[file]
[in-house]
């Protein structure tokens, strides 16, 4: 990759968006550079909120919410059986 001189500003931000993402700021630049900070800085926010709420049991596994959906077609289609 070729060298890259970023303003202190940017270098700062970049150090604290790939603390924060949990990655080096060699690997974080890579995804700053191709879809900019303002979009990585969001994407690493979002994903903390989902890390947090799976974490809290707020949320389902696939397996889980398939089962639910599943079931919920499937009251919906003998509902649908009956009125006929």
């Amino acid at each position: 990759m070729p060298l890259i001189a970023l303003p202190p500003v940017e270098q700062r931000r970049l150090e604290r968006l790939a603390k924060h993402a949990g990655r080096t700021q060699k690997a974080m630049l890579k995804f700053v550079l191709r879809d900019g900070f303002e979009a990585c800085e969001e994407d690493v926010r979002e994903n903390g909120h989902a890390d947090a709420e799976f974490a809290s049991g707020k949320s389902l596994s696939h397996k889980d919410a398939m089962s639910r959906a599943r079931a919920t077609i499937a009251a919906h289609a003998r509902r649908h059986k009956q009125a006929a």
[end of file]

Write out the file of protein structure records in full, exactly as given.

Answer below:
[in-house]
């Protein structure tokens, strides 16, 4: 990759968006550079909120919410059986 001189500003931000993402700021630049900070800085926010709420049991596994959906077609289609 070729060298890259970023303003202190940017270098700062970049150090604290790939603390924060949990990655080096060699690997974080890579995804700053191709879809900019303002979009990585969001994407690493979002994903903390989902890390947090799976974490809290707020949320389902696939397996889980398939089962639910599943079931919920499937009251919906003998509902649908009956009125006929």
């Amino acid at each position: 990759m070729p060298l890259i001189a970023l303003p202190p500003v940017e270098q700062r931000r970049l150090e604290r968006l790939a603390k924060h993402a949990g990655r080096t700021q060699k690997a974080m630049l890579k995804f700053v550079l191709r879809d900019g900070f303002e979009a990585c800085e969001e994407d690493v926010r979002e994903n903390g909120h989902a890390d947090a709420e799976f974490a809290s049991g707020k949320s389902l596994s696939h397996k889980d919410a398939m089962s639910r959906a599943r079931a919920t077609i499937a009251a919906h289609a003998r509902r649908h059986k009956q009125a006929a």